Offline mykcob4

Re: Entrepreneurship vs Redistribution
« Reply #53 on: September 14, 2013, 05:05:59 PM »
Quote from: "josephpalazzo"
Quote from: "LikelyToBreak"

mykcob4 wrote in part:
Quote
Government is necessary for society.
Some government is necessary for society.  Too much government is a tyranny.  The trick is keeping it somewhere between an anarchy and a tyranny.

That's easy to say, but harder is defining what and where the government is necessary. As just one example, a recent report says that the disparity between the top 1% and the other 99% has widely increased, even suggesting it will widen even more in the future -- do you believe the government has a role on this issue, if yes, what would it be according to you?
Of course I do. I think if the government would actually enforce many laws that are just flat out ignored then the desparity would close. The SEC has been gutted. Monopoly enforcement is a complete joke. Labor laws don't exist anymore. Bank regulation never happens. As far as illegal aliens goes, the only reason we have such a large number of illegals is because business hires them. They pay them cash, don't report them, don't provide medical care, etc....!
Just enforcing a few of the laws that already exist would certainly end a great deal of the corrupt corporate monopoly criminality.

Re: Entrepreneurship vs Redistribution
« Reply #54 on: September 14, 2013, 05:53:44 PM »
Quote from: "mykcob4"
Quote from: "josephpalazzo"



That's easy to say, but harder is defining what and where the government is necessary. As just one example, a recent report says that the disparity between the top 1% and the other 99% has widely increased, even suggesting it will widen even more in the future -- do you believe the government has a role on this issue, if yes, what would it be according to you?
Of course I do. I think if the government would actually enforce many laws that are just flat out ignored then the desparity would close. The SEC has been gutted. Monopoly enforcement is a complete joke. Labor laws don't exist anymore. Bank regulation never happens. As far as illegal aliens goes, the only reason we have such a large number of illegals is because business hires them. They pay them cash, don't report them, don't provide medical care, etc....!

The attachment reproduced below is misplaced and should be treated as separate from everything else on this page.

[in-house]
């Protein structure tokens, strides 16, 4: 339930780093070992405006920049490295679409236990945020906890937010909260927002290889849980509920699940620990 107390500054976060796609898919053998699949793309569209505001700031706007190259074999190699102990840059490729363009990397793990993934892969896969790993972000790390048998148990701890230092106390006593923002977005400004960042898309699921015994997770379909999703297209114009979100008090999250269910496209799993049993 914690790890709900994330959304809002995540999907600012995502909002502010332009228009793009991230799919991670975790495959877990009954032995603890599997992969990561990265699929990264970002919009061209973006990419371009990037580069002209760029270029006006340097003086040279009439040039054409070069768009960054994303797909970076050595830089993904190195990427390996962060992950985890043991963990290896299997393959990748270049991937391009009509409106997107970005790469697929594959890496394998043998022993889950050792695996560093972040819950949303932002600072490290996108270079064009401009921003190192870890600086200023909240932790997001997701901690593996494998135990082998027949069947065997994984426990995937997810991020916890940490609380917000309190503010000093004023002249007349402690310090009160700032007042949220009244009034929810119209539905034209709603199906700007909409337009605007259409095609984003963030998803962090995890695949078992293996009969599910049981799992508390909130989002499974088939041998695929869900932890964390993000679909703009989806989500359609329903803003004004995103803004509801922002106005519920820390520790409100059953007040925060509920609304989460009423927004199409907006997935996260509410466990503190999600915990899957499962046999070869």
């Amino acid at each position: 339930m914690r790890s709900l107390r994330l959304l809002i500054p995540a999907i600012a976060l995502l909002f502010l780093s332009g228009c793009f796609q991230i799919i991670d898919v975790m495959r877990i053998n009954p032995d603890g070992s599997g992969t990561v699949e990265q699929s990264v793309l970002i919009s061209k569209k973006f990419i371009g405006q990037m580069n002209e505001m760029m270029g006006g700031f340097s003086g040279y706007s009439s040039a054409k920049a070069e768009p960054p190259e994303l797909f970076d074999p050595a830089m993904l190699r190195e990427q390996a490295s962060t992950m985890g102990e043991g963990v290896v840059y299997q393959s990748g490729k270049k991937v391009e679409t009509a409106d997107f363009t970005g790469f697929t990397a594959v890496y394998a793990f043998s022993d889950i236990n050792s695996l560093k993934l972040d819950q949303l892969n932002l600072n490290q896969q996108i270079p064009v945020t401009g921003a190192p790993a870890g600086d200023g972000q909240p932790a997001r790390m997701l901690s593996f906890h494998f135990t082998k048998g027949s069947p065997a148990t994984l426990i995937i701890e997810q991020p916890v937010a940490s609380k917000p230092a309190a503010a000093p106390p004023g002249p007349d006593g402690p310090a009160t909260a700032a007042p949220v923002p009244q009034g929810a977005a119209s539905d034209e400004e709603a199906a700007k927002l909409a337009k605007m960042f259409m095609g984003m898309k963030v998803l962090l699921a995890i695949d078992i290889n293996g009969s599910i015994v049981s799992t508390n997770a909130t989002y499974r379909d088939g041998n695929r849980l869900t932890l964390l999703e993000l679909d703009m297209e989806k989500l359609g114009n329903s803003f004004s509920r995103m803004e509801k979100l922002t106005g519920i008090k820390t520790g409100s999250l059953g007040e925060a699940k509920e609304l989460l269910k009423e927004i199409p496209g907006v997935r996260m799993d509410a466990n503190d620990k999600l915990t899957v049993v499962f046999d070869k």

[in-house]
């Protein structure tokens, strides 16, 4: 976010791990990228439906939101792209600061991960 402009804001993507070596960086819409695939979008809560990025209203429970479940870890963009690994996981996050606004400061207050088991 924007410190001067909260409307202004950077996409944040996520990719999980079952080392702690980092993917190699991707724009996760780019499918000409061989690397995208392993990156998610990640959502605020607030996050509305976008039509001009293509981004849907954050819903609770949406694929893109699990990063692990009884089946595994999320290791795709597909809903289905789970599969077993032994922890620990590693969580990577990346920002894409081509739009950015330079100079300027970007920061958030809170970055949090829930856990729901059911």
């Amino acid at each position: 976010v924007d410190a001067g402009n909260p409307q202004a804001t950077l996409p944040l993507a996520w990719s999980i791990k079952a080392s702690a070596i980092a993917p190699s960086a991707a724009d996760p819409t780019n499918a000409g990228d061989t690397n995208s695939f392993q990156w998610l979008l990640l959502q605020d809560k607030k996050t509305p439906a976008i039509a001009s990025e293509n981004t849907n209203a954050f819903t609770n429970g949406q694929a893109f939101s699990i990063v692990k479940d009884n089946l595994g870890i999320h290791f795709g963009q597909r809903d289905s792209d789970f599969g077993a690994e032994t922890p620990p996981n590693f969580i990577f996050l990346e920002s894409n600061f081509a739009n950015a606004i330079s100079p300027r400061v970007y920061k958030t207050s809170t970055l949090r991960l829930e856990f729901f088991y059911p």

Just enforcing a few of the laws that already exist would certainly end a great deal of the corrupt corporate monopoly criminality.

To do all that you would need to hire lots of people. A rough estimate would require $50billions per year. The GOP is threathening to close down the government if it doesn't cut an additional $10 billions from the budget. What you want is not going to happen.

Edit: Sorry, there was one too many zeroes: should read $5billions/year.
« Last Edit: September 14, 2013, 06:21:46 PM by josephpalazzo »

Re: Entrepreneurship vs Redistribution
« Reply #55 on: September 14, 2013, 06:15:01 PM »
josephpalazzo asked:
Quote
That's easy to say, but harder is defining what and where the government is necessary. As just one example, a recent report says that the disparity between the top 1% and the other 99% has widely increased, even suggesting it will widen even more in the future -- do you believe the government has a role on this issue, if yes, what would it be according to you?
josephpalazzo, you put down the not only my suggestions, but mkcob4's as well.  It seems you are saying, either nothing can be done, or it can't be done because the GOP won't allow it, so why try?

Can we hear the answer you have for your question?

BTW, good answer mkcob4.  I liked it.   =D>

Re: Entrepreneurship vs Redistribution
« Reply #56 on: September 14, 2013, 06:27:20 PM »
Quote from: "LikelyToBreak"
josephpalazzo asked:
Quote
That's easy to say, but harder is defining what and where the government is necessary. As just one example, a recent report says that the disparity between the top 1% and the other 99% has widely increased, even suggesting it will widen even more in the future -- do you believe the government has a role on this issue, if yes, what would it be according to you?